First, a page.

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I heard somewhere that publishing in open access (OA) journals is not a good strategy and such papers may be less valuable (specially for who want to apply for a PhD program in EU and North America)! However, I think this is not a strong remark but publishing in low level and paid journals form unknown publishers is thought to be less constructive for the resume. Specifically, I mean journals and magazines by highly esteemed publishers such as Elsevier, Springer and Hindawi.

What's the fact about OA journals?

closed as too broad by David Ketcheson, scaaahu, Enthusiastic Engineer, louic, JeffE Jun 29 '18 at 17:33

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  • @eilia, dont worry not all open access journals are the same, mpdi, PLOS and scietific report are OK. – SSimon Jun 16 '18 at 16:17
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    FWIW, MDPI is considered a predatory compnany by some as is Hindawi. – Richard Erickson Jun 16 '18 at 16:23
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    Some OA journals are garbage. Others are respectable. – Richard Erickson Jun 16 '18 at 16:32
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    @RichardErickson - the article you linked actually has this to say about HIndawi - 'Imperfect English or a predominantly non-Western editorial board does not make a journal predatory. An interesting example is Hindawi, an Egyptian publisher once considered predatory that improved its practices and standards over time.' Your comment therefore seems misleading. – user153812 Jun 18 '18 at 4:20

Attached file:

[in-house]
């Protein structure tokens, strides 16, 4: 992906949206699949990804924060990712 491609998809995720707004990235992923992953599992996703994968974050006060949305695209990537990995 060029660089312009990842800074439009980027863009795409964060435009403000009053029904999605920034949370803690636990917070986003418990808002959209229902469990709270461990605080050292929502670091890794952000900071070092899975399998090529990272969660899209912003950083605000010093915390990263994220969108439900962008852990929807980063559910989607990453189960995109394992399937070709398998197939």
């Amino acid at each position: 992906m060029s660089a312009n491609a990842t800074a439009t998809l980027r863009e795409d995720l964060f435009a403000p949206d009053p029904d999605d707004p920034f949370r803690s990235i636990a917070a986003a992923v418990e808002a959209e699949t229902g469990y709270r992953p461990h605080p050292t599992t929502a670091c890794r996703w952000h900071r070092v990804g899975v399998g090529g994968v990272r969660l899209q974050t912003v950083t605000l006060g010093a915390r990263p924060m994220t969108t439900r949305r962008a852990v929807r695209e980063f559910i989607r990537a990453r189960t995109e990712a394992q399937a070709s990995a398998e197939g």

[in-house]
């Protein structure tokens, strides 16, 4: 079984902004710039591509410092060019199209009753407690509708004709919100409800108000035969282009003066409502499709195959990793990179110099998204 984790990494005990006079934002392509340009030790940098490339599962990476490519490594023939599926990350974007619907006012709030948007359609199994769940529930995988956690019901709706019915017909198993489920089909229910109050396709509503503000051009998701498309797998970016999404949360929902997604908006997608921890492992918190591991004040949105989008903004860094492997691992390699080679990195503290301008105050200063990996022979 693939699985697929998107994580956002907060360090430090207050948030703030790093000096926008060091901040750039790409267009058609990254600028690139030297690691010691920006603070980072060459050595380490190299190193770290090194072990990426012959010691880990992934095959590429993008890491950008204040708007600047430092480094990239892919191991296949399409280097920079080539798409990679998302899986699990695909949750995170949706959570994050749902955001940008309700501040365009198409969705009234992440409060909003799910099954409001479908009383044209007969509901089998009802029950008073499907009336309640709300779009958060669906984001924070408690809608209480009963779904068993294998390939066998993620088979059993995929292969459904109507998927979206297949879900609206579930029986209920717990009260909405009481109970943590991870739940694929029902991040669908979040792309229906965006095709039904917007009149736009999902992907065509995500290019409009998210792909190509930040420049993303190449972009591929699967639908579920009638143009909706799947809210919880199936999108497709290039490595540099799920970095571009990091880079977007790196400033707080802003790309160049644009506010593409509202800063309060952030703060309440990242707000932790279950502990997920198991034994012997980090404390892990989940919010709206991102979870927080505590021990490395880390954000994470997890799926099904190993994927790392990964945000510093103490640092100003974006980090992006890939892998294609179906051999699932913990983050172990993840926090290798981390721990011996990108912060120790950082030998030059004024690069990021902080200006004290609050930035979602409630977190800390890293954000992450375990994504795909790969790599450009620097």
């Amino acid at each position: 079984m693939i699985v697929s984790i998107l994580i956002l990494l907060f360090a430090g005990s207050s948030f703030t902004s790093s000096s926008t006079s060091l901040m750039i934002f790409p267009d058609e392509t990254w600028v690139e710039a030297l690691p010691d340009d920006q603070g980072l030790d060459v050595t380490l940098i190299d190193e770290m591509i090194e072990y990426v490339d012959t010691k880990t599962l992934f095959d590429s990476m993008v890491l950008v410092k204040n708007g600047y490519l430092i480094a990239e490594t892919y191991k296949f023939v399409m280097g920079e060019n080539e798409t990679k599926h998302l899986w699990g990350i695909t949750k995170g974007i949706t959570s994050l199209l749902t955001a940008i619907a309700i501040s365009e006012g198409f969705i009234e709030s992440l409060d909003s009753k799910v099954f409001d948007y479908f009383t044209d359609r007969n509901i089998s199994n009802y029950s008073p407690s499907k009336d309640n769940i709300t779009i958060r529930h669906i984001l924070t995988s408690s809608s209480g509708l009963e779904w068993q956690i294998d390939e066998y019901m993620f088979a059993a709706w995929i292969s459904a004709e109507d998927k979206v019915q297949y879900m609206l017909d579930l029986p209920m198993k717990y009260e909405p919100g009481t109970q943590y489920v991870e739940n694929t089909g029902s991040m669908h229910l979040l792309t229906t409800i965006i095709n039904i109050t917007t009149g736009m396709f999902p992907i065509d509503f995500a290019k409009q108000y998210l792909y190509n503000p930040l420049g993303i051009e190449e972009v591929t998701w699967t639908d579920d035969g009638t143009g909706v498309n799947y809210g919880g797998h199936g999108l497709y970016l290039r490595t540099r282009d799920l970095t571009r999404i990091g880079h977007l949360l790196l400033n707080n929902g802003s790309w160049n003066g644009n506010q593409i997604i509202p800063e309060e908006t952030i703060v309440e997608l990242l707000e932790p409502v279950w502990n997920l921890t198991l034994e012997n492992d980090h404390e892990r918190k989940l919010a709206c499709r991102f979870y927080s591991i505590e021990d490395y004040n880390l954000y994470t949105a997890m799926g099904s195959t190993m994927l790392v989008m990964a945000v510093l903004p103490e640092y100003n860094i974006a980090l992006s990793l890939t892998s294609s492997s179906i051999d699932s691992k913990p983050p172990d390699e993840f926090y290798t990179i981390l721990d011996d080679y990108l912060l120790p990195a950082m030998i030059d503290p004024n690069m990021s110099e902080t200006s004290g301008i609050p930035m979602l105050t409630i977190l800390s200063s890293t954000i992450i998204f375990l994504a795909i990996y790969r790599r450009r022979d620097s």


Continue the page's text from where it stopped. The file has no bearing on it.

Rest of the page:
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    This question is similar to asking whether a degree from a public university is worth less than one from a private university. There is no general answer; you can only compare specific entities, since there are good and bad examples from either group. – David Ketcheson Jun 23 '18 at 16:42
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Strategically, it gives better chances to aim for journal that are recognized by your peers. This need not be related to openness of the journal, but it is true that there are fewer well-recognized OA journals than subscription journals. Ask around (to several peoples, taste can vary in a field).

Do not forget that you can in many cases publish green Open-Access (self-deposit into an Open repository) your manuscript even if you publish at a paywalled journal. This gives a good compromise between openness and strategy for beginning careers. Information about what you can do publisher by publisher and journal by journal is available at Sherpa/Romeo.

Last remark: judging a paper by the journal it is published in is quite bold, but judging it by the publisher of said journal is far worse. Elsevier has crappy journals in its portfolio, as most publishers do.

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    To add to this, not all open access journals are equal. Just the same way that not all journals are equal. An established organization that decides to start an open access journal due to demand from that organization's members is quite different from a fresh start up open access journal. – JWH2006 Jun 18 '18 at 14:24